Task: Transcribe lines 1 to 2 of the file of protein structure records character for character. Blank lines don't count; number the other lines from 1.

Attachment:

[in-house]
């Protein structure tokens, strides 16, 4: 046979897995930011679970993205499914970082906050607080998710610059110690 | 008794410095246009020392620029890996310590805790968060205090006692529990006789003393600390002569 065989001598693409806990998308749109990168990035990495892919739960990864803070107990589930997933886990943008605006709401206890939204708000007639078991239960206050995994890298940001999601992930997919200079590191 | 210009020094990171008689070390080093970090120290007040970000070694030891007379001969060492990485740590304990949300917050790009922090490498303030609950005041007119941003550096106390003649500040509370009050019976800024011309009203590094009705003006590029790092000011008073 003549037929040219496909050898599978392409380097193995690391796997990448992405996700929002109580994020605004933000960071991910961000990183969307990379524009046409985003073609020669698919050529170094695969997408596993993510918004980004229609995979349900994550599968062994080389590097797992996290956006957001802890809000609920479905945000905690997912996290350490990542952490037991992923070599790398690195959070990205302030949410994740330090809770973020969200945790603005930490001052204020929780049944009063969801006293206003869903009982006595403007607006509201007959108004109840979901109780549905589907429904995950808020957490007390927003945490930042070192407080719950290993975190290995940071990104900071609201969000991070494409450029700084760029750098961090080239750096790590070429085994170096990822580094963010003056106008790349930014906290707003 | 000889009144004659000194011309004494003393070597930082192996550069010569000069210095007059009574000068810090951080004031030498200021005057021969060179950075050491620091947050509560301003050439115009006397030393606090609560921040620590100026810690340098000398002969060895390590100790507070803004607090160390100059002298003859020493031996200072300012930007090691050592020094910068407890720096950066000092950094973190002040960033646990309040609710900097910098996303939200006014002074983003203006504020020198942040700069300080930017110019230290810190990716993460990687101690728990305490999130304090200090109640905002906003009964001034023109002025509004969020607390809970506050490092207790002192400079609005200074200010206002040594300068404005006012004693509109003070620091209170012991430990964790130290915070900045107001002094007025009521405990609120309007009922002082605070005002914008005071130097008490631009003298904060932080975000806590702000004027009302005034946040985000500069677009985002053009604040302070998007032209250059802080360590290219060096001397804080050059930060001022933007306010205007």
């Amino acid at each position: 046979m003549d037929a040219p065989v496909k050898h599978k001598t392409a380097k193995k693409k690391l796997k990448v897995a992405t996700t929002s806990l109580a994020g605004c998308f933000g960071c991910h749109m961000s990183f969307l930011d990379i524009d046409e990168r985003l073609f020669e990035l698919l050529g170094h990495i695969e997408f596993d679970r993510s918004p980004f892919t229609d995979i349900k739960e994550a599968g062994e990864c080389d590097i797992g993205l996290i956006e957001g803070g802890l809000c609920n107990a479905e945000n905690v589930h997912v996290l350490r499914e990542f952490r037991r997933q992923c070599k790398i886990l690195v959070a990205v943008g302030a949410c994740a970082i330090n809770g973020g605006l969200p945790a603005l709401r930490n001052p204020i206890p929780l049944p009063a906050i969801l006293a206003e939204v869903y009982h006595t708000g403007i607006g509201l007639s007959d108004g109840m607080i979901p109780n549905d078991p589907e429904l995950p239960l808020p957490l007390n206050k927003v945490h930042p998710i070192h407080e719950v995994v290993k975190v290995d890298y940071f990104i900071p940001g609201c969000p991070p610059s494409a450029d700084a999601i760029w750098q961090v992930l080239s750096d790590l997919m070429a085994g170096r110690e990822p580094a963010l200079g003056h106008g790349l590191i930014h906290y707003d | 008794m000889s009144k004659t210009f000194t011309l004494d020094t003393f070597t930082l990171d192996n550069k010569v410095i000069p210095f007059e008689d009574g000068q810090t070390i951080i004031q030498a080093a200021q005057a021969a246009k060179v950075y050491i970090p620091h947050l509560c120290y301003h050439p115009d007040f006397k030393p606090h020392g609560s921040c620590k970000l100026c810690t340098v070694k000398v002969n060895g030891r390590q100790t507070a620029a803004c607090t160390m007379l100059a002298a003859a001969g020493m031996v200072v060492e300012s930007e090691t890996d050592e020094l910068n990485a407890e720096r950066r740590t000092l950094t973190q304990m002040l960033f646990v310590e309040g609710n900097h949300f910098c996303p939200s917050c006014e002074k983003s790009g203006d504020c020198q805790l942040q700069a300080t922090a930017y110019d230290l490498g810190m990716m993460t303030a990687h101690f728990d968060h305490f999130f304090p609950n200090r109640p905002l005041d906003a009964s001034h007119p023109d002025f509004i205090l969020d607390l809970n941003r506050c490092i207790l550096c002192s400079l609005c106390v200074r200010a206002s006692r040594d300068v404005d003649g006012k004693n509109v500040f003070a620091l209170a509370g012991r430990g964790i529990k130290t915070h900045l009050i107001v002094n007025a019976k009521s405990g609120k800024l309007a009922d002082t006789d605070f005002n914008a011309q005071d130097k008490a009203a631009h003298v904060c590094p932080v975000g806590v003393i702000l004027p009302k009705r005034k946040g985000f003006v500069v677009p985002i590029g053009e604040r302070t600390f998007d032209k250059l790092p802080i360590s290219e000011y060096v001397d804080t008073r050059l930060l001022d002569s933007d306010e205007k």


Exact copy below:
[in-house]
């Protein structure tokens, strides 16, 4: 046979897995930011679970993205499914970082906050607080998710610059110690 | 008794410095246009020392620029890996310590805790968060205090006692529990006789003393600390002569 065989001598693409806990998308749109990168990035990495892919739960990864803070107990589930997933886990943008605006709401206890939204708000007639078991239960206050995994890298940001999601992930997919200079590191 | 210009020094990171008689070390080093970090120290007040970000070694030891007379001969060492990485740590304990949300917050790009922090490498303030609950005041007119941003550096106390003649500040509370009050019976800024011309009203590094009705003006590029790092000011008073 003549037929040219496909050898599978392409380097193995690391796997990448992405996700929002109580994020605004933000960071991910961000990183969307990379524009046409985003073609020669698919050529170094695969997408596993993510918004980004229609995979349900994550599968062994080389590097797992996290956006957001802890809000609920479905945000905690997912996290350490990542952490037991992923070599790398690195959070990205302030949410994740330090809770973020969200945790603005930490001052204020929780049944009063969801006293206003869903009982006595403007607006509201007959108004109840979901109780549905589907429904995950808020957490007390927003945490930042070192407080719950290993975190290995940071990104900071609201969000991070494409450029700084760029750098961090080239750096790590070429085994170096990822580094963010003056106008790349930014906290707003 | 000889009144004659000194011309004494003393070597930082192996550069010569000069210095007059009574000068810090951080004031030498200021005057021969060179950075050491620091947050509560301003050439115009006397030393606090609560921040620590100026810690340098000398002969060895390590100790507070803004607090160390100059002298003859020493031996200072300012930007090691050592020094910068407890720096950066000092950094973190002040960033646990309040609710900097910098996303939200006014002074983003203006504020020198942040700069300080930017110019230290810190990716993460990687101690728990305490999130304090200090109640905002906003009964001034023109002025509004969020607390809970506050490092207790002192400079609005200074200010206002040594300068404005006012004693509109003070620091209170012991430990964790130290915070900045107001002094007025009521405990609120309007009922002082605070005002914008005071130097008490631009003298904060932080975000806590702000004027009302005034946040985000500069677009985002053009604040302070998007032209250059802080360590290219060096001397804080050059930060001022933007306010205007």